With his first venture into writing an “indie” novel, JONATHAN DAVISON demonstrates that he is a writer with a bright future. I found the majority of THE OBSERVER to be well paced, often compelling, and well-crafted. He ends chapters in a way that really makes the reader want to plunge ahead to the next chapter to find out what happens next.
Yes, certainly, this is a diamond in the rough. I’ll discuss some of those rough edges in a minute, but first, a very brief synopsis:
The story is set in the Ardennes Forest in the winter after the D-Day invasion in which the Allied Forces launched their final offensive against Nazi Germany. The fight was long, bitter and bloody. The story focuses on four British soldiers who become detached from their main unit in the snowy Ardennes. One of their band gets shot in the stomach, and his fellows make a heroic attempt to carry him out of their fox hole and back to where he can get medical attention.
As they trudge through the deep snow, they get lost, and nearly give themselves up for dead from exhaustion and hypothermia – but then they stumble upon an odd cabin in the middle of nowhere, inhabited by one exceedingly strange old man. The soldiers approach the cabin, which looks inviting with a cheery flickering fire -- and let’s just say that’s when things get fantastically weird!
There’s much to admire about The Observer: Vivid, believable characters, excellent plotting, and compelling mysteries. The author ingeniously creates confounding situations that make us scratch our head and think (in a good way): “Just what the hell is going on here?” For me, the sign of a truly top-notch piece of science fiction is when I can’t predict what is going to happen next. This book scores well in this regard.
However: As others here have already pointed out, the editing is dicey (to say the least). I appreciate that indie authors cannot afford professional editors, but many of the typos in this book are of the very obvious kind that just about anyone should be able to catch.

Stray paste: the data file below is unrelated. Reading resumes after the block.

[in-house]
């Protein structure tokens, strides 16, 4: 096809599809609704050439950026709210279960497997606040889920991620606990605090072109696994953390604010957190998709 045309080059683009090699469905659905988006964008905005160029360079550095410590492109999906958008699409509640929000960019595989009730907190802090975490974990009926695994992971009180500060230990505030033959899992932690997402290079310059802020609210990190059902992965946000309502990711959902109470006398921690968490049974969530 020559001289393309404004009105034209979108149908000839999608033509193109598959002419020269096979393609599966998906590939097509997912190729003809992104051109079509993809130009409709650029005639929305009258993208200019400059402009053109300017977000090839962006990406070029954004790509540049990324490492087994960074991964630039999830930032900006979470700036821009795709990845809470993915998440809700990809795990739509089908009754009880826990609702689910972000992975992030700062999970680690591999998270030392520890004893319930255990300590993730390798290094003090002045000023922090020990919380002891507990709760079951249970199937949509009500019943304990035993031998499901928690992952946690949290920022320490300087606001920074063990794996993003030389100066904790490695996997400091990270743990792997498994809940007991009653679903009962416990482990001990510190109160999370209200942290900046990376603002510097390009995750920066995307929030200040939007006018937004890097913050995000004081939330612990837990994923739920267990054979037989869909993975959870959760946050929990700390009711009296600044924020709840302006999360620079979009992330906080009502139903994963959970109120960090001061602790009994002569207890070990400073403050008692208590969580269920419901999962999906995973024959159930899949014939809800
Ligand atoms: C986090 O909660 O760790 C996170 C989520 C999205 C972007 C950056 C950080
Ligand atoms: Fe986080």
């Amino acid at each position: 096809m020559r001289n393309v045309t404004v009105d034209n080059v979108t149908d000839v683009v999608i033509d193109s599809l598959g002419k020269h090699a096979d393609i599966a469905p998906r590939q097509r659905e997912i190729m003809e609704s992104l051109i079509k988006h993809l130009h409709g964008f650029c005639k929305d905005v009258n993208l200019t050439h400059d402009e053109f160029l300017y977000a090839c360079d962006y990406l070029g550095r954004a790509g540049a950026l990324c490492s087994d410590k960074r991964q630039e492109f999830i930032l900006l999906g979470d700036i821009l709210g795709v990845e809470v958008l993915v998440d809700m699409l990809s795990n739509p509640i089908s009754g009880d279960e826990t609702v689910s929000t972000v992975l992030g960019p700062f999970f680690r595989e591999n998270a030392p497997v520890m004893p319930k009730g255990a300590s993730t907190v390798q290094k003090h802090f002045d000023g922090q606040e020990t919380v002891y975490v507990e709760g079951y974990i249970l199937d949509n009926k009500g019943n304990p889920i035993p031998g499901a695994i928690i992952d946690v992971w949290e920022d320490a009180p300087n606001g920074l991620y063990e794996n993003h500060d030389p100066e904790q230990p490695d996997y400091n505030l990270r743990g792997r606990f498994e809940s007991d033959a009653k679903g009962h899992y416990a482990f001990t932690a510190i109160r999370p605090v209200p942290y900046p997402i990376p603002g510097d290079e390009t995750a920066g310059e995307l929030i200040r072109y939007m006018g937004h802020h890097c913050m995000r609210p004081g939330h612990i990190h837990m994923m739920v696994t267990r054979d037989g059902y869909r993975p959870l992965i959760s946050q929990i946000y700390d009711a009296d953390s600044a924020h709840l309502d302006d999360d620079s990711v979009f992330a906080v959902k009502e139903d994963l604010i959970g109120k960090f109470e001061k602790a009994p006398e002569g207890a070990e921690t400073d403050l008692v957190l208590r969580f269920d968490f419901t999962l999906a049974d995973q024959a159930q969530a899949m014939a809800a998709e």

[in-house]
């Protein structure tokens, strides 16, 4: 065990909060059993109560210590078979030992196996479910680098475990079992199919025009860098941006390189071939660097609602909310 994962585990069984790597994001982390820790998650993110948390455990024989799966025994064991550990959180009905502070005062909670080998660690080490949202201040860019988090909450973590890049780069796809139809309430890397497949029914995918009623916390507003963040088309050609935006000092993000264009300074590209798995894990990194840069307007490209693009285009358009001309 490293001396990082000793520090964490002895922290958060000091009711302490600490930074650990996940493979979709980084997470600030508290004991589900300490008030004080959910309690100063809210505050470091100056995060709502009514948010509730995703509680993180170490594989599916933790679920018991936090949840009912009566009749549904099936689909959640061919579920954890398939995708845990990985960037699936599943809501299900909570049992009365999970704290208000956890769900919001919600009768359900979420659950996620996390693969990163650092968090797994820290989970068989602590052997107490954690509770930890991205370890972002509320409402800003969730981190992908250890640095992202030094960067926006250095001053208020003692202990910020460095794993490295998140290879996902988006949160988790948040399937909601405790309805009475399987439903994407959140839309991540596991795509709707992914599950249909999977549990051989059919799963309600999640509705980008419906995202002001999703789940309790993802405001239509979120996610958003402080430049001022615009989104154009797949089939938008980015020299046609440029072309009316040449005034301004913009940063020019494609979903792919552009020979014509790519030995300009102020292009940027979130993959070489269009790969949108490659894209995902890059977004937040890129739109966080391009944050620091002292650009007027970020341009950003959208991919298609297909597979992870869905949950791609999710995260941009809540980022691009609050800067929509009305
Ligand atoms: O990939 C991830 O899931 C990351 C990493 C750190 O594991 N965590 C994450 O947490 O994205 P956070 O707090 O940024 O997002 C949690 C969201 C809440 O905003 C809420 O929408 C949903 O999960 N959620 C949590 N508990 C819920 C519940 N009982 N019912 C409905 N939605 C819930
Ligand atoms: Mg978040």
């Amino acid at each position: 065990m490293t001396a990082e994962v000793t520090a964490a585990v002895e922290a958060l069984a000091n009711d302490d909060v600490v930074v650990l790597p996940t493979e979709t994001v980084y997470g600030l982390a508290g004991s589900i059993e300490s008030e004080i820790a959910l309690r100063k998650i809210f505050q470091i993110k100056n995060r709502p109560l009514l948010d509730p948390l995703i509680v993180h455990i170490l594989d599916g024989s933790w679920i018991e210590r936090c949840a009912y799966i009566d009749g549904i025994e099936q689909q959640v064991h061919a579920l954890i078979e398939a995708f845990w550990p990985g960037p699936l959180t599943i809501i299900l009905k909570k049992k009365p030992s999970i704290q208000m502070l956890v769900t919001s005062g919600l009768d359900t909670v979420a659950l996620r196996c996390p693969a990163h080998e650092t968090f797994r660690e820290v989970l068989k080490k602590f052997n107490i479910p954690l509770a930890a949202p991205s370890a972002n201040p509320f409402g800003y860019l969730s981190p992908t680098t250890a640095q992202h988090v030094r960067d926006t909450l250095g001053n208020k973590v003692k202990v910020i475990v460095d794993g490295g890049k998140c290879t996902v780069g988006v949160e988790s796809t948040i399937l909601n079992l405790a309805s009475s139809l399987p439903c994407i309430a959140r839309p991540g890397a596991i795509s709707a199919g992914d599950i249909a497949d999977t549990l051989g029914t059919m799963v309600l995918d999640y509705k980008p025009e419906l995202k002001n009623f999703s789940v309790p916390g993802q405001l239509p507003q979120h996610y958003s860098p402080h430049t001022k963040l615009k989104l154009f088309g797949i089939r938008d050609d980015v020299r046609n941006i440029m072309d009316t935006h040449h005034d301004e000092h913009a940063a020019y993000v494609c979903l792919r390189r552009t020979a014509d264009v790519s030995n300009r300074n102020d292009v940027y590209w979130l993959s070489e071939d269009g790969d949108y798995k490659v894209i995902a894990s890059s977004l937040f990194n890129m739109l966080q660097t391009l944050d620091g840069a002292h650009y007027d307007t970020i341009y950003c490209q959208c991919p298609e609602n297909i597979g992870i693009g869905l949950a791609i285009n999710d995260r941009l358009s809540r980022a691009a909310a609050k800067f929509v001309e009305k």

But there is a greater deficiency that is more serious. The critical weakness is the ending – at that point when the curtain is pulled aside and we are allowed to have a direct look at why everything that happened to these characters did happen.
In mystery novels, there is often scene at the end where the clever sleuth or detective gathers everyone in a room, explains all the clues and particulars of the case, and then in an astounding crescendo – he names the murderer! All is revealed! Mystery solved!
In a sense, the author takes a similar tact, albeit with a lofty, science fictiony spin of the “Big Reveal” at the end. This tactic might work for some, but it doesn’t work for me. Instead, the author should have “forced" his character to use his own intelligence, his cleverness, and his undaunted, gritty drive to find clues as he overcame obstacles, battled dark forces – and solved the mystery himself – THROUGH HIS ACTIONS!
It’s one of the oldest rules of great writing: Show, don’t tell.
In short: The author should have SHOWED us solution of the mystery through ACTION – rather than sitting us all down in the end for an explanatory lecture. (The main characters literally sit down on a log as they to reveal all to the reader!)
The saving grace of the “Big Reveal” scene is that is has a certain emotional impact because Davison has made us fall in love with his heroic main character, the scrappy Brit, Albert Fox.
Over all, I give this novel high marks because, for the most part, it’s a compelling, entertaining read.
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